Captain William Harden (1747 – July 21, 1821) was an American Revolutionary War soldier, farmer, rancher, marksman, hunter, Native American killer, namesake and founder of Hardinsburg, Kentucky, and the premiere pioneer of Breckinridge County, Kentucky.
Harden, aka "Big Bill" (because of his large stature), and "Indian Bill" (because of his many Native American kills), had black hair, a reddish beard, and he stood 6'4", and weighed 240 pounds. William Harden could run all day, and he did so, along with Simon Kenton, Daniel Boone, and Benjamin Logan, fighting against Native Americans many times together.
- 1 William Hardin's Ancestors
- 2 Contradicting Reports of William Hardin's Paternal Lineage
- 3 Early life
- 4 William Hardin's First Wife and Children
- 5 The Battle of Saratoga and the American Revolution
- 6 The Establishment of Hardin's Fort
- 7 Sally McDonald Rescues Captain Hardin
- 8 The 1786 Battle of Saline Creek
- 9 William Hardin Kills Another Kentucky Native
- 10 William Hardin's Second Wife and Children
- 11 Kentucky Representative
- 12 $500 Bond for Ephraim Comstock
- 13 Death
- 14 References
William Hardin's Ancestors
Three French Huguenot brothers, to escape religious persecution in France, fled to Canada after the St. Bartholomew's Day massacre. One of those brothers was William Hardin's great-grandfather, Martin Hardwyn, who was married to Madeleine du Sauchoy of France.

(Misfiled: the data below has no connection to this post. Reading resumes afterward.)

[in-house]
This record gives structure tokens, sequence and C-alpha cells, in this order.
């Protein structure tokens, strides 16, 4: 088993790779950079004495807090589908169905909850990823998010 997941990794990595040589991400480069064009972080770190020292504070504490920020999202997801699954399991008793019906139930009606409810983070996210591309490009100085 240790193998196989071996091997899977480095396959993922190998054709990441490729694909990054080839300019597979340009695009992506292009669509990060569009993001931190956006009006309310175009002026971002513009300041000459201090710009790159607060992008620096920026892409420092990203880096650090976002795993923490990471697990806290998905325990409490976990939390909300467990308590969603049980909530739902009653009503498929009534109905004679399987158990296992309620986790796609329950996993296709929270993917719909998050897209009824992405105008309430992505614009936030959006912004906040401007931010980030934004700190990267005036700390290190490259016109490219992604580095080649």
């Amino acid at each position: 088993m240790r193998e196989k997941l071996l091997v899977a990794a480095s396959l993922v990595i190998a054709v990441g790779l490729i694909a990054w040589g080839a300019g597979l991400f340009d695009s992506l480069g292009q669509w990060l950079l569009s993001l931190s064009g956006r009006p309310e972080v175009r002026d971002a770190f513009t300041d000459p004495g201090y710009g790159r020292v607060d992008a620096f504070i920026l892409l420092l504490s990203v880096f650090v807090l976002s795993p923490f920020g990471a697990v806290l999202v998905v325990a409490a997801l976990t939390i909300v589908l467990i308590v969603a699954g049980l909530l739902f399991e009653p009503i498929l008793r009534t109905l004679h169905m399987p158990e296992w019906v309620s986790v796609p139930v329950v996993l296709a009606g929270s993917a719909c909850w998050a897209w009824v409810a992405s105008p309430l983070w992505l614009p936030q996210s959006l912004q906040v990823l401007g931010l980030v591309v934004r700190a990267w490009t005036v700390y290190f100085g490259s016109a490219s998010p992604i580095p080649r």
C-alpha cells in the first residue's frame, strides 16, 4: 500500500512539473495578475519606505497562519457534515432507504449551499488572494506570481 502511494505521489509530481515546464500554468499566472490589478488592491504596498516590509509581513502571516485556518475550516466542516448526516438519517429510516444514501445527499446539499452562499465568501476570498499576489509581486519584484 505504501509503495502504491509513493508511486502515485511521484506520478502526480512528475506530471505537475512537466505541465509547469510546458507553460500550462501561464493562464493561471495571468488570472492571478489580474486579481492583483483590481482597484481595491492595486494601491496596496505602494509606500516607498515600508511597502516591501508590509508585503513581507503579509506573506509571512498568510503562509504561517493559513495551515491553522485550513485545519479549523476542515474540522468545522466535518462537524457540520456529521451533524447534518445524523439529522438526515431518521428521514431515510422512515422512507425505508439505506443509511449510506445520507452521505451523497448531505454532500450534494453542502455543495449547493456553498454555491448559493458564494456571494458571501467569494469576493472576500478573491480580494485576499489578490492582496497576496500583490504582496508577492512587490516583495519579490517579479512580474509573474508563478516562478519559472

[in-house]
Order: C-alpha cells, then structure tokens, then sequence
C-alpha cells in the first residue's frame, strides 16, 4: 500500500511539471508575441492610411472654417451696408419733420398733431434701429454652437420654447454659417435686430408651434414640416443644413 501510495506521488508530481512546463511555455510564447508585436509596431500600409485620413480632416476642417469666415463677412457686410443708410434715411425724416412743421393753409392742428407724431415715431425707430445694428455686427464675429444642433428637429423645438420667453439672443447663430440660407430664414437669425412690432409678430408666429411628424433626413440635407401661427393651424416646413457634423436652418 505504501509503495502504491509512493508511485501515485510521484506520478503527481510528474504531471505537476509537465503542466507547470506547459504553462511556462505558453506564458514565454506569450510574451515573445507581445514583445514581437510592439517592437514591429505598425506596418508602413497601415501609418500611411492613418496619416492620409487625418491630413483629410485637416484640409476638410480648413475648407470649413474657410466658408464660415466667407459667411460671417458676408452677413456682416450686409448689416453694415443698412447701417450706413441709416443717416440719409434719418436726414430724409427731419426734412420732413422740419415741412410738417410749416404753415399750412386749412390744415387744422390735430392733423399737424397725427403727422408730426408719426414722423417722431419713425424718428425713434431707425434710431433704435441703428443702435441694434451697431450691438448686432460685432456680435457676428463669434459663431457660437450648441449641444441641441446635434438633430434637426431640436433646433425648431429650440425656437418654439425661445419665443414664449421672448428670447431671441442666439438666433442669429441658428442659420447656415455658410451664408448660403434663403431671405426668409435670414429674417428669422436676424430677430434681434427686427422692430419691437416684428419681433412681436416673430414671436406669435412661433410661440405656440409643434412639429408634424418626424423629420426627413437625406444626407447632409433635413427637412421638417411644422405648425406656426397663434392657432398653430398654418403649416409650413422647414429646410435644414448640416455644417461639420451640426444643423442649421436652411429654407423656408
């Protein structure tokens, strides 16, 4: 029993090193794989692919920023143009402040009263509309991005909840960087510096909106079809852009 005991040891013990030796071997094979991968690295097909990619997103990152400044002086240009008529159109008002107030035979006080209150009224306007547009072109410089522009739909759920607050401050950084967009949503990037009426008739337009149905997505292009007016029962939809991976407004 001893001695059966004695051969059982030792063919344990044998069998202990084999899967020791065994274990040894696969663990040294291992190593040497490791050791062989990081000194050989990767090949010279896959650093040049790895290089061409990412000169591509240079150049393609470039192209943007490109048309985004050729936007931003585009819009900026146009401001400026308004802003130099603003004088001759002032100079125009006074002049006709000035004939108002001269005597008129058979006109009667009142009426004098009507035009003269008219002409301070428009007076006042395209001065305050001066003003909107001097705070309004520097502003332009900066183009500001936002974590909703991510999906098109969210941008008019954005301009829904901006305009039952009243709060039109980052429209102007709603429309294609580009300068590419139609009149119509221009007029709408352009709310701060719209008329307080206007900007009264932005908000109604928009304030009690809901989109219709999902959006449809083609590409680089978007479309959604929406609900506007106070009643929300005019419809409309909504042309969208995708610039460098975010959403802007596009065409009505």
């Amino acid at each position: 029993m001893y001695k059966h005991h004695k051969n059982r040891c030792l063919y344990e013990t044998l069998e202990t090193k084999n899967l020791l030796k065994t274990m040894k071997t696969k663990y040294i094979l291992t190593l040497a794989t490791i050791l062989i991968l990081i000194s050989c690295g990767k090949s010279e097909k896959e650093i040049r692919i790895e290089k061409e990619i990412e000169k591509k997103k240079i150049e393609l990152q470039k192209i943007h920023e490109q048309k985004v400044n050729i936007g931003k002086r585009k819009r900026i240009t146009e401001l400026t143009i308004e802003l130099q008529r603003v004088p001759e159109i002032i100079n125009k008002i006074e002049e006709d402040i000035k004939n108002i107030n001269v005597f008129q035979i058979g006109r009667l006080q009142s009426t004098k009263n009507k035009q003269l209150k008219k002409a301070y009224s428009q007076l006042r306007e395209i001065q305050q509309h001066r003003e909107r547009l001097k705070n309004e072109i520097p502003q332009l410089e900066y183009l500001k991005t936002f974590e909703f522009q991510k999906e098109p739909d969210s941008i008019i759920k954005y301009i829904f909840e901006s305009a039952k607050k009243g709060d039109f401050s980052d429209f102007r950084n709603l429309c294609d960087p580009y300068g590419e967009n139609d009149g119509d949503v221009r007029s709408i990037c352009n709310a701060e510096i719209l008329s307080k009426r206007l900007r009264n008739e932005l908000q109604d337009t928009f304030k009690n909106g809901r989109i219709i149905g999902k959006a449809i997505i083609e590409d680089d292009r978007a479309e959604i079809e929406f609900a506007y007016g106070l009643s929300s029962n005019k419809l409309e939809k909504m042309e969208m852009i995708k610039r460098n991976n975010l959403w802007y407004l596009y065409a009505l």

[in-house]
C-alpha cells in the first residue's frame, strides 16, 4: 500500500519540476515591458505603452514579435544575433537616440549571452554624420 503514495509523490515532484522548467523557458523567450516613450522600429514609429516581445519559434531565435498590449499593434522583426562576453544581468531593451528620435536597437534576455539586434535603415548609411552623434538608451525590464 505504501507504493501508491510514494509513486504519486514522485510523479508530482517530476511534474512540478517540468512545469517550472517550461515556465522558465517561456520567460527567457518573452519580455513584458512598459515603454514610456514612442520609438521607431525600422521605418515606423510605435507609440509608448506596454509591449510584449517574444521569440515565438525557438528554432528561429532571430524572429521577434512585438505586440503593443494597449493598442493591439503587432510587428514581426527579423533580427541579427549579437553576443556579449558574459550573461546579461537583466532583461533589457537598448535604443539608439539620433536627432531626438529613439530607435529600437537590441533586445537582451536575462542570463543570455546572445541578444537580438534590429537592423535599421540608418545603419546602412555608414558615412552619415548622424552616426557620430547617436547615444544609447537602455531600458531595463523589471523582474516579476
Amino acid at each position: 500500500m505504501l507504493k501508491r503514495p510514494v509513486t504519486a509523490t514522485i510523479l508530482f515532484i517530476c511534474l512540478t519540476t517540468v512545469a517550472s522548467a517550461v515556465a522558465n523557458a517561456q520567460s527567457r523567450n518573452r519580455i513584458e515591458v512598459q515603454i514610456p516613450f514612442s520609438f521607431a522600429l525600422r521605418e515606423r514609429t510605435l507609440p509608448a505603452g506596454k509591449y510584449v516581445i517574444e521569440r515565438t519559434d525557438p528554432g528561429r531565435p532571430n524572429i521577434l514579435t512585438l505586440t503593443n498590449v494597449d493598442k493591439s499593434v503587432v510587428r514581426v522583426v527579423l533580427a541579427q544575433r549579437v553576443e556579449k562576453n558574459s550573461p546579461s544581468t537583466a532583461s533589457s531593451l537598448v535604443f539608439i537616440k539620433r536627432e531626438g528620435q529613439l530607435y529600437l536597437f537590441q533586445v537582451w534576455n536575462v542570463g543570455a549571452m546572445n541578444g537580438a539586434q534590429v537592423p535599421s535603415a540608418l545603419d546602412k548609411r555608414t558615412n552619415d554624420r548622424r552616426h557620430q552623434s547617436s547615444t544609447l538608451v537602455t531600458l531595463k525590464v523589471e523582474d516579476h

The extreme cold of the Canadian climate caused the three Huguenot brothers to emigrate to the English colony of Virginia. Two of the brothers settled there permanently, and the other emigrated to South Carolina. The Kentucky Hardins—John, Martin, and William—descended from the Huguenot brothers who settled in Virginia.
Martin Hardwyn and Madeleine du Sauchoy had a son named Mark, who was William Hardin's grandfather. Mark was baptized on March 26, 1681 in Staten Island, New York. Mark married Mary Hogue before March 1755 in Fauquier County, Virginia. Major John Hardin (1710-1789) was their son.
Contradicting Reports of William Hardin's Paternal Lineage
William Hardin is either the son of Martin Hardin or Major John Hardin (1710-1789).